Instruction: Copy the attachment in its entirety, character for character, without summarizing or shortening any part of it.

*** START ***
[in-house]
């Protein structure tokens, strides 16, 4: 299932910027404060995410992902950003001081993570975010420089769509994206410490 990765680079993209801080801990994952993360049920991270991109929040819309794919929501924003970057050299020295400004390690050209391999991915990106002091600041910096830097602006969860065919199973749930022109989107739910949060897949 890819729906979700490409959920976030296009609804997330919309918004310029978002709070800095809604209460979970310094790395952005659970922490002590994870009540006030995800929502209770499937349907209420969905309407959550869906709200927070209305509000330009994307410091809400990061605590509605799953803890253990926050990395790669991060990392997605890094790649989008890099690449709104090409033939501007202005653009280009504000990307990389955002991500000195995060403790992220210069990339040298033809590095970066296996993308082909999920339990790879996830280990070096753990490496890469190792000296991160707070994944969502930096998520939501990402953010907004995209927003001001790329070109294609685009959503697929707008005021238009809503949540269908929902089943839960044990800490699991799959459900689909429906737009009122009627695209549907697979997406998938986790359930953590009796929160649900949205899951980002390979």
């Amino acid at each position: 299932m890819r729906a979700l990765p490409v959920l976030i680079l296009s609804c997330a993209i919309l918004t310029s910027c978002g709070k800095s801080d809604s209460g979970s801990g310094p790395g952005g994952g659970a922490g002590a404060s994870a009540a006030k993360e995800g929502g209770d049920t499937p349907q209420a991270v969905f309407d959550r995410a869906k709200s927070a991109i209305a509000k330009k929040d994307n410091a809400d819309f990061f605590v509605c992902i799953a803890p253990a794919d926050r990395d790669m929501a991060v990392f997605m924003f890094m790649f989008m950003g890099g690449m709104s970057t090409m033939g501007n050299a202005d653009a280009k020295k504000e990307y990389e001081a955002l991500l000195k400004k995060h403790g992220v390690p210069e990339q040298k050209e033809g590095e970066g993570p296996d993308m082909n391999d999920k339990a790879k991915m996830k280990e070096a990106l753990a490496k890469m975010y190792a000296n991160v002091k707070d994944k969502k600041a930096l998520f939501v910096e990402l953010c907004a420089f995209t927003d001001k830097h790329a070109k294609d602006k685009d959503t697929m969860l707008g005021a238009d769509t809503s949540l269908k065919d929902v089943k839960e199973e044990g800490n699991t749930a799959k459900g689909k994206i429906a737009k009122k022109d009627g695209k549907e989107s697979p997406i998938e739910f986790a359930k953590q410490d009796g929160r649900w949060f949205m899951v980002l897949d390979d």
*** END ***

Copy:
[in-house]
């Protein structure tokens, strides 16, 4: 299932910027404060995410992902950003001081993570975010420089769509994206410490 990765680079993209801080801990994952993360049920991270991109929040819309794919929501924003970057050299020295400004390690050209391999991915990106002091600041910096830097602006969860065919199973749930022109989107739910949060897949 890819729906979700490409959920976030296009609804997330919309918004310029978002709070800095809604209460979970310094790395952005659970922490002590994870009540006030995800929502209770499937349907209420969905309407959550869906709200927070209305509000330009994307410091809400990061605590509605799953803890253990926050990395790669991060990392997605890094790649989008890099690449709104090409033939501007202005653009280009504000990307990389955002991500000195995060403790992220210069990339040298033809590095970066296996993308082909999920339990790879996830280990070096753990490496890469190792000296991160707070994944969502930096998520939501990402953010907004995209927003001001790329070109294609685009959503697929707008005021238009809503949540269908929902089943839960044990800490699991799959459900689909429906737009009122009627695209549907697979997406998938986790359930953590009796929160649900949205899951980002390979």
């Amino acid at each position: 299932m890819r729906a979700l990765p490409v959920l976030i680079l296009s609804c997330a993209i919309l918004t310029s910027c978002g709070k800095s801080d809604s209460g979970s801990g310094p790395g952005g994952g659970a922490g002590a404060s994870a009540a006030k993360e995800g929502g209770d049920t499937p349907q209420a991270v969905f309407d959550r995410a869906k709200s927070a991109i209305a509000k330009k929040d994307n410091a809400d819309f990061f605590v509605c992902i799953a803890p253990a794919d926050r990395d790669m929501a991060v990392f997605m924003f890094m790649f989008m950003g890099g690449m709104s970057t090409m033939g501007n050299a202005d653009a280009k020295k504000e990307y990389e001081a955002l991500l000195k400004k995060h403790g992220v390690p210069e990339q040298k050209e033809g590095e970066g993570p296996d993308m082909n391999d999920k339990a790879k991915m996830k280990e070096a990106l753990a490496k890469m975010y190792a000296n991160v002091k707070d994944k969502k600041a930096l998520f939501v910096e990402l953010c907004a420089f995209t927003d001001k830097h790329a070109k294609d602006k685009d959503t697929m969860l707008g005021a238009d769509t809503s949540l269908k065919d929902v089943k839960e199973e044990g800490n699991t749930a799959k459900g689909k994206i429906a737009k009122k022109d009627g695209k549907e989107s697979p997406i998938e739910f986790a359930k953590q410490d009796g929160r649900w949060f949205m899951v980002l897949d390979d």